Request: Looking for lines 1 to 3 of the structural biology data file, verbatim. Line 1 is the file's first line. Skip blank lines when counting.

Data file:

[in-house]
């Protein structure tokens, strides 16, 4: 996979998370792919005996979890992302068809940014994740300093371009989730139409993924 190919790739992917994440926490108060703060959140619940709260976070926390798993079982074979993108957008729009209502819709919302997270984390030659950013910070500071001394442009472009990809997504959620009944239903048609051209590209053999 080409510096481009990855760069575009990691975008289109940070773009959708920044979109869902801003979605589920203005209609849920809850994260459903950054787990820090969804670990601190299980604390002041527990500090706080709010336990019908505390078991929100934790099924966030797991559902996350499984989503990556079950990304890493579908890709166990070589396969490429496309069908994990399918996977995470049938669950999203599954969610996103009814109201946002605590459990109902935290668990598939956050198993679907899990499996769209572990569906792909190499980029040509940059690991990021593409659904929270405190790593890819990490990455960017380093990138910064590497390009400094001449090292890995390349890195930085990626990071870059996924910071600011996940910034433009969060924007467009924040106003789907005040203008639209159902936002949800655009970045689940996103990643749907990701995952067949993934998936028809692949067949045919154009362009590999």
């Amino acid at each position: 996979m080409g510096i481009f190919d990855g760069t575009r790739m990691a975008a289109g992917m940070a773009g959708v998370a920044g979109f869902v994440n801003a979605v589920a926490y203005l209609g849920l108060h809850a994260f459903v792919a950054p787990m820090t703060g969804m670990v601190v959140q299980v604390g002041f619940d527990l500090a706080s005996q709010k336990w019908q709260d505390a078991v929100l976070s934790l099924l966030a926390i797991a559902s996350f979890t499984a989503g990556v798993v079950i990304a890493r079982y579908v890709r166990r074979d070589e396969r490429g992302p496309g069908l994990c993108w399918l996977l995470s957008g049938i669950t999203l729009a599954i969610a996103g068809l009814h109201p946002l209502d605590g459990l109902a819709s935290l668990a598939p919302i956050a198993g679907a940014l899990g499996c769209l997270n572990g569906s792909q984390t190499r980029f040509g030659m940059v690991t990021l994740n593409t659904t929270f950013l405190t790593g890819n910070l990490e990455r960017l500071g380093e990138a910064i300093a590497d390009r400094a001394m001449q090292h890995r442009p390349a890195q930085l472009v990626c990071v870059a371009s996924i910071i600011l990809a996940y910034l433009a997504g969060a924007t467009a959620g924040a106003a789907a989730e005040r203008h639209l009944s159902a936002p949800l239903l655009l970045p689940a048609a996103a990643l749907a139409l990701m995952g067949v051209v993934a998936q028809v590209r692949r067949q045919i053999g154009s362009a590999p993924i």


[in-house]
């Protein structure tokens, strides 16, 4: 996979998370792919005996979890992302068809940014994740300093371009989730139409993924 190919790739992917994440926490108060703060959140619940709260976070926390798993079982074979993108957008729009209502819709919302997270984390030659950013910070500071001394442009472009990809997504959620009944239903048609051209590209053999 080409510096481009990855760069575009990691975008289109940070773009959708920044979109869902801003979605589920203005209609849920809850994260459903950054787990820090969804670990601190299980604390002041527990500090706080709010336990019908505390078991929100934790099924966030797991559902996350499984989503990556079950990304890493579908890709166990070589396969490429496309069908994990399918996977995470049938669950999203599954969610996103009814109201946002605590459990109902935290668990598939956050198993679907899990499996769209572990569906792909190499980029040509940059690991990021593409659904929270405190790593890819990490990455960017380093990138910064590497390009400094001449090292890995390349890195930085990626990071870059996924910071600011996940910034433009969060924007467009924040106003789907005040203008639209159902936002949800655009970045689940996103990643749907990701995952067949993934998936028809692949067949045919154009362009590999």
């Amino acid at each position: 996979m080409g510096i481009f190919d990855g760069t575009r790739m990691a975008a289109g992917m940070a773009g959708v998370a920044g979109f869902v994440n801003a979605v589920a926490y203005l209609g849920l108060h809850a994260f459903v792919a950054p787990m820090t703060g969804m670990v601190v959140q299980v604390g002041f619940d527990l500090a706080s005996q709010k336990w019908q709260d505390a078991v929100l976070s934790l099924l966030a926390i797991a559902s996350f979890t499984a989503g990556v798993v079950i990304a890493r079982y579908v890709r166990r074979d070589e396969r490429g992302p496309g069908l994990c993108w399918l996977l995470s957008g049938i669950t999203l729009a599954i969610a996103g068809l009814h109201p946002l209502d605590g459990l109902a819709s935290l668990a598939p919302i956050a198993g679907a940014l899990g499996c769209l997270n572990g569906s792909q984390t190499r980029f040509g030659m940059v690991t990021l994740n593409t659904t929270f950013l405190t790593g890819n910070l990490e990455r960017l500071g380093e990138a910064i300093a590497d390009r400094a001394m001449q090292h890995r442009p390349a890195q930085l472009v990626c990071v870059a371009s996924i910071i600011l990809a996940y910034l433009a997504g969060a924007t467009a959620g924040a106003a789907a989730e005040r203008h639209l009944s159902a936002p949800l239903l655009l970045p689940a048609a996103a990643l749907a139409l990701m995952g067949v051209v993934a998936q028809v590209r692949r067949q045919i053999g154009s362009a590999p993924i």